April 17th, 2015

storyteller doll


Last weekend I saw Soon, another new musical at Signature Theatre. As I have mentioned before, their production of new musicals is one of the major reasons I subscribe to Signature. I find it impressive that this was their third one this season. It was written by Nick Blaemire, who was part of the team responsible for the notorious Glory Days, a big hit at Signature, which flopped badly on Broadway.

Soon is a small scale musical. It’s 90 minutes, with no intermission. There are only four characters and the music is provided by a keyboard, two guitars, and a bass. The show opens with the President of the United States announcing an international emergency due to rapidly increasing global warming. The main character is Charlie, a 20-something woman who is having a hard time facing the impending end of the world. She has a gay roommate (Steven), a sort-of boyfriend (Jonah), and a mother (Adrienne). She also has a Jewish fish, named Hershel.

Charlie’s basic attitude is that, since the world is ending, there’s no reason to do anything but lie on the couch watching news (Wolf Blitzer reminds her of her father) and bad reality television. She doesn’t show up to her job, plans to open a bakery but can’t be bothered to buy ingredients, and is mean to everybody trying to get her to do anything. It turns out that there is a reason – beyond the news – for this, but the story is told in a very non-sequential way so we don’t find out until near the end.

There was some funny material, although some of it also made me cringe. I loved a bit of good news from global warming in which wildfires incinerate the Real Housewives of Atlanta. I had a more mixed reaction to a song called "Bar Mitzvah for the First Jewish Fish," which relies on Steven’s drunken reaction to Jonah rescuing the fish after his bowl is dropped on the floor. He refers to Jonah as "a Jewish James Bond" and later calls him "O-O-Semite." I will admit to laughing, but there’s really no point in the joke because Jonah being Jewish has absolutely nothing to do with the anything else in the show.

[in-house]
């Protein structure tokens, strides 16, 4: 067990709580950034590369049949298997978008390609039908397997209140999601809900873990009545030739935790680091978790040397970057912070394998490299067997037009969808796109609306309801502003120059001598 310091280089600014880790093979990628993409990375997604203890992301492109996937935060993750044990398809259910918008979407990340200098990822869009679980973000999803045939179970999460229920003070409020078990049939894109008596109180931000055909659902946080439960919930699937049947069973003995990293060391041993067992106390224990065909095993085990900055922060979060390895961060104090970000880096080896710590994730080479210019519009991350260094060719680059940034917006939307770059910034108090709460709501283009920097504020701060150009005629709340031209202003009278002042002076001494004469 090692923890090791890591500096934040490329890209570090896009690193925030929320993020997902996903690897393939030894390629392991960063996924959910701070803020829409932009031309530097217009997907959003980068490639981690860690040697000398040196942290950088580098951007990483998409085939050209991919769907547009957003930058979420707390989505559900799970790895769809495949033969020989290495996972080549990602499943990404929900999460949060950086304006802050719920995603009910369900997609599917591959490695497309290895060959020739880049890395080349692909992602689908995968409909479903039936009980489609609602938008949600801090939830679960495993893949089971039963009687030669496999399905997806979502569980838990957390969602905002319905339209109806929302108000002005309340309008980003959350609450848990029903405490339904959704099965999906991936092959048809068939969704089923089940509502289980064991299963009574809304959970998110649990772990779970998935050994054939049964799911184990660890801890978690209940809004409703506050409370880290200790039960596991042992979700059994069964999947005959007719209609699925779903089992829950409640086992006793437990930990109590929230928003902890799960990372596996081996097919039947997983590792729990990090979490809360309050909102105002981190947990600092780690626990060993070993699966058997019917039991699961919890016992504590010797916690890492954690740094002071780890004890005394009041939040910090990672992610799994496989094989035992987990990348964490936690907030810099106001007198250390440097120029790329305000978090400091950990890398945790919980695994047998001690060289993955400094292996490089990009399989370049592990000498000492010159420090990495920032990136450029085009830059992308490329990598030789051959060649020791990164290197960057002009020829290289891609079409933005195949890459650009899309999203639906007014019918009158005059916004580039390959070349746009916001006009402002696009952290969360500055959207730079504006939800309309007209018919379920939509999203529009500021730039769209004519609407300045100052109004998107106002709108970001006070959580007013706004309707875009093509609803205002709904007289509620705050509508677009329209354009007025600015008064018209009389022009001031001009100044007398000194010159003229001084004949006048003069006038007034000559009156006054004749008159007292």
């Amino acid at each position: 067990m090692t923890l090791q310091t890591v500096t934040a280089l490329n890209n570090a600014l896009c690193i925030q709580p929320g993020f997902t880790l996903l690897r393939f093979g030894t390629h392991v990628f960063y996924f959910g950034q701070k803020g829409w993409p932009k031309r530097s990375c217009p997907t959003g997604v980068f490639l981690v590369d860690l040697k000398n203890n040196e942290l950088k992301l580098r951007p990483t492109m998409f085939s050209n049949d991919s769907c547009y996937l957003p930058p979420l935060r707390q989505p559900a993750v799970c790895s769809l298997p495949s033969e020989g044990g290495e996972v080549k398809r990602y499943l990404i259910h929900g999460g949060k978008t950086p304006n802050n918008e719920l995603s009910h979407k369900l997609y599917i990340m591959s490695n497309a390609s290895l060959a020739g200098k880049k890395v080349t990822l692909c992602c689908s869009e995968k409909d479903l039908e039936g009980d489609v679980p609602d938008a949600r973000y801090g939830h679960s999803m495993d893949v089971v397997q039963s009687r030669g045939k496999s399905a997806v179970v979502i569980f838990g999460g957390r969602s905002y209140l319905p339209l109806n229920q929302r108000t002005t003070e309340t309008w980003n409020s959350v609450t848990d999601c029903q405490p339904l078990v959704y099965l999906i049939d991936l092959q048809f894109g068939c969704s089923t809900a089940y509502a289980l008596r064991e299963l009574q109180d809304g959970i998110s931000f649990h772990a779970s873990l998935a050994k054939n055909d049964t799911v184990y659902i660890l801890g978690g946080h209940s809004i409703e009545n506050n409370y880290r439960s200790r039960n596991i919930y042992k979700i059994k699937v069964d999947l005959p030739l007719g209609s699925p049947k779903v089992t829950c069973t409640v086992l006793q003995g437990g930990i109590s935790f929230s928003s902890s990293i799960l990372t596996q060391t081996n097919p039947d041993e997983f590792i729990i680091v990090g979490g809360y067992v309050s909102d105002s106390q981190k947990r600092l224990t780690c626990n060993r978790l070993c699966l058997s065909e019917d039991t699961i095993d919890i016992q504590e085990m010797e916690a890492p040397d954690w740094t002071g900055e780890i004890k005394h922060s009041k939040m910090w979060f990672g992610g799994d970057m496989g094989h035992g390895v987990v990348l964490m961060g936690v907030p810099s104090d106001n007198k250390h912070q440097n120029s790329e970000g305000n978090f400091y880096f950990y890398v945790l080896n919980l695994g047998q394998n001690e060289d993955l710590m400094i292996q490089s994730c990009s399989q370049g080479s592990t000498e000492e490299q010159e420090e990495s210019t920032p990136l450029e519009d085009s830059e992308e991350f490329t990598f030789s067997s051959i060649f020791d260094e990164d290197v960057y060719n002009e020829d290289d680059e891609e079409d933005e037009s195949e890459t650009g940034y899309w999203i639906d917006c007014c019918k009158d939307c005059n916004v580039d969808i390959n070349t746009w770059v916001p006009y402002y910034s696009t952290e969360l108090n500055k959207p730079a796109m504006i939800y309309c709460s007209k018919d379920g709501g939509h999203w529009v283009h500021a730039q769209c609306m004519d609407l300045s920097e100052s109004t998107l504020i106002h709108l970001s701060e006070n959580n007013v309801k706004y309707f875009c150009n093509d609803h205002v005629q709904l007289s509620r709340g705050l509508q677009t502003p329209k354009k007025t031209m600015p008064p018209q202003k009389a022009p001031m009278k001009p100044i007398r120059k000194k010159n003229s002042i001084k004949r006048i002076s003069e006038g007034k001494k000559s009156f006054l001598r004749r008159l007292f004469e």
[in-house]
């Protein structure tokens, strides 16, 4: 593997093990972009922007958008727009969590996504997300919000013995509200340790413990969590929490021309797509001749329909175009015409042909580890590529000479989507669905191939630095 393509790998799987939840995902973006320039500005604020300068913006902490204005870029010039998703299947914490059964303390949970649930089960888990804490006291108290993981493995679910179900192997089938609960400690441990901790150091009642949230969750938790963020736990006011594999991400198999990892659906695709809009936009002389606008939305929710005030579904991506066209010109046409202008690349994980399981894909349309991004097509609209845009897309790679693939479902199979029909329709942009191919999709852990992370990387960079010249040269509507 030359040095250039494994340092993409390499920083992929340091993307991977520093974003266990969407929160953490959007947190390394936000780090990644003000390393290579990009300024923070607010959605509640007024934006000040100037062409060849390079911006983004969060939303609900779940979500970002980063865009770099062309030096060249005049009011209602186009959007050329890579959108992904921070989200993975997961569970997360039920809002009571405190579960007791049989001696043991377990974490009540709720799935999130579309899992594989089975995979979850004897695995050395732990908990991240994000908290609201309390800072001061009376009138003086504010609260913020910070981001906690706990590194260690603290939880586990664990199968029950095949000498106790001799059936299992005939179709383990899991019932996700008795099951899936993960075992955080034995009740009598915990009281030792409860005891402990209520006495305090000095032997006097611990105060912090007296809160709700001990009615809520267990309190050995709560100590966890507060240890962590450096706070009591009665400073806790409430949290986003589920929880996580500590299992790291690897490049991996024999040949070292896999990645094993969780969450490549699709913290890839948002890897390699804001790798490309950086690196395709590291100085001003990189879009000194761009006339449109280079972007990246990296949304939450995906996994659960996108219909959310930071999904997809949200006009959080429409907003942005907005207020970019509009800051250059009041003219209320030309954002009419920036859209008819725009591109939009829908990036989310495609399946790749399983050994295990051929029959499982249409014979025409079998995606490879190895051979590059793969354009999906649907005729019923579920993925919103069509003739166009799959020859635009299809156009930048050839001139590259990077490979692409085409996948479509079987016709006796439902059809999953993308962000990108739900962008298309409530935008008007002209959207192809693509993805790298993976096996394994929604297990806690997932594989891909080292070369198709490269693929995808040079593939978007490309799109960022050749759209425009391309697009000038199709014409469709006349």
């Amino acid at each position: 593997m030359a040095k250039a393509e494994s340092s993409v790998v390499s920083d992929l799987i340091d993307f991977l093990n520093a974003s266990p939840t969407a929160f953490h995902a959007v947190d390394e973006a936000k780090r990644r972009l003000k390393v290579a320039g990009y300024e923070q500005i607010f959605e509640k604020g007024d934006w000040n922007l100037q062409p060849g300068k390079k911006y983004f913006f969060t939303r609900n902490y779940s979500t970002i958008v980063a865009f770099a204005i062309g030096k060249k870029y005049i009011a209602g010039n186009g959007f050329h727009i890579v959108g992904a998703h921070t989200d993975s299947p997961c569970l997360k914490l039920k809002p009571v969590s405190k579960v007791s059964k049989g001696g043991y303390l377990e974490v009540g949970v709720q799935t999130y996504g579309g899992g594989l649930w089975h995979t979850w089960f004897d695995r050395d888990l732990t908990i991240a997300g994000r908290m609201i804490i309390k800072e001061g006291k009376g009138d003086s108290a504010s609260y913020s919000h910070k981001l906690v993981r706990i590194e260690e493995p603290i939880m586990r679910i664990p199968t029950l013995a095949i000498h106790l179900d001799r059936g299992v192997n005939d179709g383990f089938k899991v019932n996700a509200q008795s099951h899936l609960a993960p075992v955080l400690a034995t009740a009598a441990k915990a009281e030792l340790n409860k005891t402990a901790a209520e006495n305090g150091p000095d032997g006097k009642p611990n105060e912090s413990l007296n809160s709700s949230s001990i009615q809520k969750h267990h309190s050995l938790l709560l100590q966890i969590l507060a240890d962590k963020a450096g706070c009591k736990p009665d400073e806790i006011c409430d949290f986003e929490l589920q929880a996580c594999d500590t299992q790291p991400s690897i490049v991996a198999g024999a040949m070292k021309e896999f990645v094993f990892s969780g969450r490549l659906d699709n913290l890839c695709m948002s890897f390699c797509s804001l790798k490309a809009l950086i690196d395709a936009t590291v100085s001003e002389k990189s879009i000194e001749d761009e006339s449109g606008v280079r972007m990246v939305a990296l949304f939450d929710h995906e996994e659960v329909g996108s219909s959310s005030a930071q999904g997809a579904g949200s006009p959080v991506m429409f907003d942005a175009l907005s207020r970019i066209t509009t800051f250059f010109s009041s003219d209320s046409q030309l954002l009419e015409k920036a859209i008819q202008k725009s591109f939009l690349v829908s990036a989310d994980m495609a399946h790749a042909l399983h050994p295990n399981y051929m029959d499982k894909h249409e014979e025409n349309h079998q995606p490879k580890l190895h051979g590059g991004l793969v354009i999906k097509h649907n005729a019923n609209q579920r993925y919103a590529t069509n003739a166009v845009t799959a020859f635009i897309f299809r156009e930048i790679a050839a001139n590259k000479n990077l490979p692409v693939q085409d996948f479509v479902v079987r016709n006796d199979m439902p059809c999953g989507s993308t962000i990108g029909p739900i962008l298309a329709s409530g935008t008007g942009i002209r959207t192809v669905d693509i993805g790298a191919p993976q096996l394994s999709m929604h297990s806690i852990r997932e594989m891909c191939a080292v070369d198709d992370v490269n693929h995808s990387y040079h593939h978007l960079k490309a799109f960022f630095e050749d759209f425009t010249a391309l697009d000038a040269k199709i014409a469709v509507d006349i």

The music was pretty forgettable, with the exception of "Bohemia Paradiso," a tango in which Adrienne reminisces about her youth in the East Village. Most of the lyrics to most of the songs came across as trying too hard. I was reminded of David Zippel’s "Sondheimlich maneuver" crack (from The Goodbye Girl). Lots of rapid rhymes do not alone make for wit.

The performances did a lot to help. Natascia Diaz was right on the mark as Adrienne. Joshua Morgan was hysterically funny as Steven. Alex Brightman was a highly likeable Jonah. The weakest link was Jessica Hershberg as Charlie, but I suspect the problem is that it’s hard to make somebody care about a character who doesn’t seem to care about anything or anyone.

Overall, I think this was the weakest of the new musicals Signature produced this season. It isn’t terrible, but I don’t expect it to go anywhere in the future.